The staff report suggests that the White House may have blocked public disclosure of worst-case discharge scenarios from BP’s blown-out well shortly after the spill began in April.
“The Commission staff has also been advised that, in late April or early May 2010, NOAA wanted to make public some of its long-term, worst-case discharge models for the Deepwater Horizon spill, and requested approval to do so from the White House’s Office of Management and Budget. Staff was told that the Office of Management and Budget denied NOAA's request,” the paper states.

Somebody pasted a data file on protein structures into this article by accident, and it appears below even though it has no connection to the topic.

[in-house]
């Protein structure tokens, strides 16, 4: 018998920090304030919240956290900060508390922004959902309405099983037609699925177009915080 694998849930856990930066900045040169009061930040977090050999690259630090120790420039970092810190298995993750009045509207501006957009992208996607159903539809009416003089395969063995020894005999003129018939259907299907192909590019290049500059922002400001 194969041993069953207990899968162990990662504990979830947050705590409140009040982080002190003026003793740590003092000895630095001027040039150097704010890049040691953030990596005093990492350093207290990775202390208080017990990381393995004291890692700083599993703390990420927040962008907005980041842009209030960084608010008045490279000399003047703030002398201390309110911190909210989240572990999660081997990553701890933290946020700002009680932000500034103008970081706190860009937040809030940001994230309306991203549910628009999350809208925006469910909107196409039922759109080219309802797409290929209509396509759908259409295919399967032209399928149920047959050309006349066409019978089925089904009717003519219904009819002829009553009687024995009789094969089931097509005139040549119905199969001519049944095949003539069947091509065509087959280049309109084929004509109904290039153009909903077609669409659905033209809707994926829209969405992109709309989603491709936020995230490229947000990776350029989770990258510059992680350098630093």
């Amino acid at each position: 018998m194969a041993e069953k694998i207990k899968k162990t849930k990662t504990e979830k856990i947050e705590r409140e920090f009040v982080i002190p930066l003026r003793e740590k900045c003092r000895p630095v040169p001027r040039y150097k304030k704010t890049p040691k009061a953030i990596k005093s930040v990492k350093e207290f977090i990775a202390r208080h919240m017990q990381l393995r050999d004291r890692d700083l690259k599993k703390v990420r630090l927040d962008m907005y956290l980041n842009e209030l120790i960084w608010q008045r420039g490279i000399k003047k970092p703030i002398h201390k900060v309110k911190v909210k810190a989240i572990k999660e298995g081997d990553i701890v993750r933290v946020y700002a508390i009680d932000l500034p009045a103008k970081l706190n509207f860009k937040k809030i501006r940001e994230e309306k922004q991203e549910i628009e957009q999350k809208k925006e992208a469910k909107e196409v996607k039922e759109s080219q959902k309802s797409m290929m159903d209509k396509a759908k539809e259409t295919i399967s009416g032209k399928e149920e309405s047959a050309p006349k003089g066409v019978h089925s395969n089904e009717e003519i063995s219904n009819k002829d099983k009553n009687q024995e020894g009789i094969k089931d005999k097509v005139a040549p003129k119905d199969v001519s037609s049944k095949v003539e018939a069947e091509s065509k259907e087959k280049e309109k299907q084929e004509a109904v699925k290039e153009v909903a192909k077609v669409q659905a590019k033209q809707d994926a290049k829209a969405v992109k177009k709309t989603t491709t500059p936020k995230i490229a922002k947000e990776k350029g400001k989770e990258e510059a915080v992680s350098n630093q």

The White House is strongly pushing back against the draft staff findings, noting that the document in question was not an analysis or computation of the flow rate – which was badly underestimated in initial federal and BP estimates – but instead an analysis of how the spewing oil could affect shorelines.
“This is basically a document that goes through the likelihood of shoreline impacts and assesses a series of 500 models for where that oil may or may not go,” Gibbs noted Thursday. He said OMB initially sent the report in question back to NOAA because it failed to consider skimming, dispersion and other response actions to keep the oil off shorelines. It was altered and subsequently made public, the White House notes.
The White House also notes that administration officials discussed worst-case scenarios in interviews in early May.